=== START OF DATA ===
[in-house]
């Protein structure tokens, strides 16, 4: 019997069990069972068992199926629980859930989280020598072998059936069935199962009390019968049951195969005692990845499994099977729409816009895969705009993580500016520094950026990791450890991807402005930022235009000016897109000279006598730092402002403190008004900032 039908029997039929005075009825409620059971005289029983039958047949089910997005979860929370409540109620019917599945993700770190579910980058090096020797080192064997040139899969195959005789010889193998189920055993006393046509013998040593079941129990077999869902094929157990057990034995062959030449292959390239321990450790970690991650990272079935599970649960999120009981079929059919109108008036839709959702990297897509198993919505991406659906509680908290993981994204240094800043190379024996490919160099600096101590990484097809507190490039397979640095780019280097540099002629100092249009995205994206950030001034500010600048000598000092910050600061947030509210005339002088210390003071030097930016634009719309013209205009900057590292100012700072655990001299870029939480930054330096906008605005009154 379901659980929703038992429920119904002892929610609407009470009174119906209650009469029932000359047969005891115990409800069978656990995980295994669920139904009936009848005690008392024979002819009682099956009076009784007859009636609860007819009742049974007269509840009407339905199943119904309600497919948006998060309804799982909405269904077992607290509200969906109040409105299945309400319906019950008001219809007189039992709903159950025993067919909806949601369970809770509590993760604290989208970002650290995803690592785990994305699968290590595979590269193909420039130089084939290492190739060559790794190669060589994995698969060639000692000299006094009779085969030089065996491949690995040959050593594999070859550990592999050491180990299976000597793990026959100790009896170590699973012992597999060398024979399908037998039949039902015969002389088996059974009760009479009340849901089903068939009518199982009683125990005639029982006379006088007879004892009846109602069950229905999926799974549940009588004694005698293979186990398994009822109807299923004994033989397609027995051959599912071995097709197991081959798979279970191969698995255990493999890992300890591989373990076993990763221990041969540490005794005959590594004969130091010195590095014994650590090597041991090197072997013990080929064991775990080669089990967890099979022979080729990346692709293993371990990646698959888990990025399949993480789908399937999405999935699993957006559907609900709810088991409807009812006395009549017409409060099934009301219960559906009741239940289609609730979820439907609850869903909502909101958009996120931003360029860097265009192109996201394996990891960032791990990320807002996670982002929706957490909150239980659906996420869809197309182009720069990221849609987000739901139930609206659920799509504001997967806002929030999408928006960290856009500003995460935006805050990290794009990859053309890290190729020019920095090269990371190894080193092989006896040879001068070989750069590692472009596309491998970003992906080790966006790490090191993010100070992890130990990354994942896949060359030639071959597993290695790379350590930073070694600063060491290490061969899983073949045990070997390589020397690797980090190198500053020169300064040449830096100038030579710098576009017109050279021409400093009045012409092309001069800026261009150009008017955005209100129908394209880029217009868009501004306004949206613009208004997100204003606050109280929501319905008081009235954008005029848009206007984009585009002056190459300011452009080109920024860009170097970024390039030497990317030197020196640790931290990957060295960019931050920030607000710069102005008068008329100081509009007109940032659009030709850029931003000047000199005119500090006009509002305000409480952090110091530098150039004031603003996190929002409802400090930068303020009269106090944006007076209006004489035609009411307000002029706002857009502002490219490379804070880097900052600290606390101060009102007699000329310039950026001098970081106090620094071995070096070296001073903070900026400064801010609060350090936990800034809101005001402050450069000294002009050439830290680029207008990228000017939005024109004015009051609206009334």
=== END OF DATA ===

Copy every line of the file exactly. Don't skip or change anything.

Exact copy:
[in-house]
């Protein structure tokens, strides 16, 4: 019997069990069972068992199926629980859930989280020598072998059936069935199962009390019968049951195969005692990845499994099977729409816009895969705009993580500016520094950026990791450890991807402005930022235009000016897109000279006598730092402002403190008004900032 039908029997039929005075009825409620059971005289029983039958047949089910997005979860929370409540109620019917599945993700770190579910980058090096020797080192064997040139899969195959005789010889193998189920055993006393046509013998040593079941129990077999869902094929157990057990034995062959030449292959390239321990450790970690991650990272079935599970649960999120009981079929059919109108008036839709959702990297897509198993919505991406659906509680908290993981994204240094800043190379024996490919160099600096101590990484097809507190490039397979640095780019280097540099002629100092249009995205994206950030001034500010600048000598000092910050600061947030509210005339002088210390003071030097930016634009719309013209205009900057590292100012700072655990001299870029939480930054330096906008605005009154 379901659980929703038992429920119904002892929610609407009470009174119906209650009469029932000359047969005891115990409800069978656990995980295994669920139904009936009848005690008392024979002819009682099956009076009784007859009636609860007819009742049974007269509840009407339905199943119904309600497919948006998060309804799982909405269904077992607290509200969906109040409105299945309400319906019950008001219809007189039992709903159950025993067919909806949601369970809770509590993760604290989208970002650290995803690592785990994305699968290590595979590269193909420039130089084939290492190739060559790794190669060589994995698969060639000692000299006094009779085969030089065996491949690995040959050593594999070859550990592999050491180990299976000597793990026959100790009896170590699973012992597999060398024979399908037998039949039902015969002389088996059974009760009479009340849901089903068939009518199982009683125990005639029982006379006088007879004892009846109602069950229905999926799974549940009588004694005698293979186990398994009822109807299923004994033989397609027995051959599912071995097709197991081959798979279970191969698995255990493999890992300890591989373990076993990763221990041969540490005794005959590594004969130091010195590095014994650590090597041991090197072997013990080929064991775990080669089990967890099979022979080729990346692709293993371990990646698959888990990025399949993480789908399937999405999935699993957006559907609900709810088991409807009812006395009549017409409060099934009301219960559906009741239940289609609730979820439907609850869903909502909101958009996120931003360029860097265009192109996201394996990891960032791990990320807002996670982002929706957490909150239980659906996420869809197309182009720069990221849609987000739901139930609206659920799509504001997967806002929030999408928006960290856009500003995460935006805050990290794009990859053309890290190729020019920095090269990371190894080193092989006896040879001068070989750069590692472009596309491998970003992906080790966006790490090191993010100070992890130990990354994942896949060359030639071959597993290695790379350590930073070694600063060491290490061969899983073949045990070997390589020397690797980090190198500053020169300064040449830096100038030579710098576009017109050279021409400093009045012409092309001069800026261009150009008017955005209100129908394209880029217009868009501004306004949206613009208004997100204003606050109280929501319905008081009235954008005029848009206007984009585009002056190459300011452009080109920024860009170097970024390039030497990317030197020196640790931290990957060295960019931050920030607000710069102005008068008329100081509009007109940032659009030709850029931003000047000199005119500090006009509002305000409480952090110091530098150039004031603003996190929002409802400090930068303020009269106090944006007076209006004489035609009411307000002029706002857009502002490219490379804070880097900052600290606390101060009102007699000329310039950026001098970081106090620094071995070096070296001073903070900026400064801010609060350090936990800034809101005001402050450069000294002009050439830290680029207008990228000017939005024109004015009051609206009334």